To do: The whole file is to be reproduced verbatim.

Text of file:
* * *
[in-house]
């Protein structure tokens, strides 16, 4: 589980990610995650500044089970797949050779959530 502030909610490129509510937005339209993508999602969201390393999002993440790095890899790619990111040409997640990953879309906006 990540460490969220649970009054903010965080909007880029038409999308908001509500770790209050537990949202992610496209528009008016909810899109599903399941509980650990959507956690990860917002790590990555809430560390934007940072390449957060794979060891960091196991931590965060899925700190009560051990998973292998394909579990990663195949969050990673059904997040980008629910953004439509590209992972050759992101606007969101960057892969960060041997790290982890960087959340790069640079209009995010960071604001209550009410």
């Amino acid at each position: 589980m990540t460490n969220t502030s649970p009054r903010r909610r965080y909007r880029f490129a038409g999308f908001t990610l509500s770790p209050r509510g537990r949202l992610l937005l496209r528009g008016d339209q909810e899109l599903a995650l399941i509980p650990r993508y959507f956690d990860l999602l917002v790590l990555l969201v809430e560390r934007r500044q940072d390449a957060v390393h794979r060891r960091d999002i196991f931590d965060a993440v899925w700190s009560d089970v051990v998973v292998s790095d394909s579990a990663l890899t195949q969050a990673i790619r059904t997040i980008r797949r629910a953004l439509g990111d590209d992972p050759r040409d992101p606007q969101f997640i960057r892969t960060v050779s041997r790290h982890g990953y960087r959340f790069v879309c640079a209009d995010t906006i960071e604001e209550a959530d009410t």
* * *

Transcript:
[in-house]
């Protein structure tokens, strides 16, 4: 589980990610995650500044089970797949050779959530 502030909610490129509510937005339209993508999602969201390393999002993440790095890899790619990111040409997640990953879309906006 990540460490969220649970009054903010965080909007880029038409999308908001509500770790209050537990949202992610496209528009008016909810899109599903399941509980650990959507956690990860917002790590990555809430560390934007940072390449957060794979060891960091196991931590965060899925700190009560051990998973292998394909579990990663195949969050990673059904997040980008629910953004439509590209992972050759992101606007969101960057892969960060041997790290982890960087959340790069640079209009995010960071604001209550009410």
């Amino acid at each position: 589980m990540t460490n969220t502030s649970p009054r903010r909610r965080y909007r880029f490129a038409g999308f908001t990610l509500s770790p209050r509510g537990r949202l992610l937005l496209r528009g008016d339209q909810e899109l599903a995650l399941i509980p650990r993508y959507f956690d990860l999602l917002v790590l990555l969201v809430e560390r934007r500044q940072d390449a957060v390393h794979r060891r960091d999002i196991f931590d965060a993440v899925w700190s009560d089970v051990v998973v292998s790095d394909s579990a990663l890899t195949q969050a990673i790619r059904t997040i980008r797949r629910a953004l439509g990111d590209d992972p050759r040409d992101p606007q969101f997640i960057r892969t960060v050779s041997r790290h982890g990953y960087r959340f790069v879309c640079a209009d995010t906006i960071e604001e209550a959530d009410t």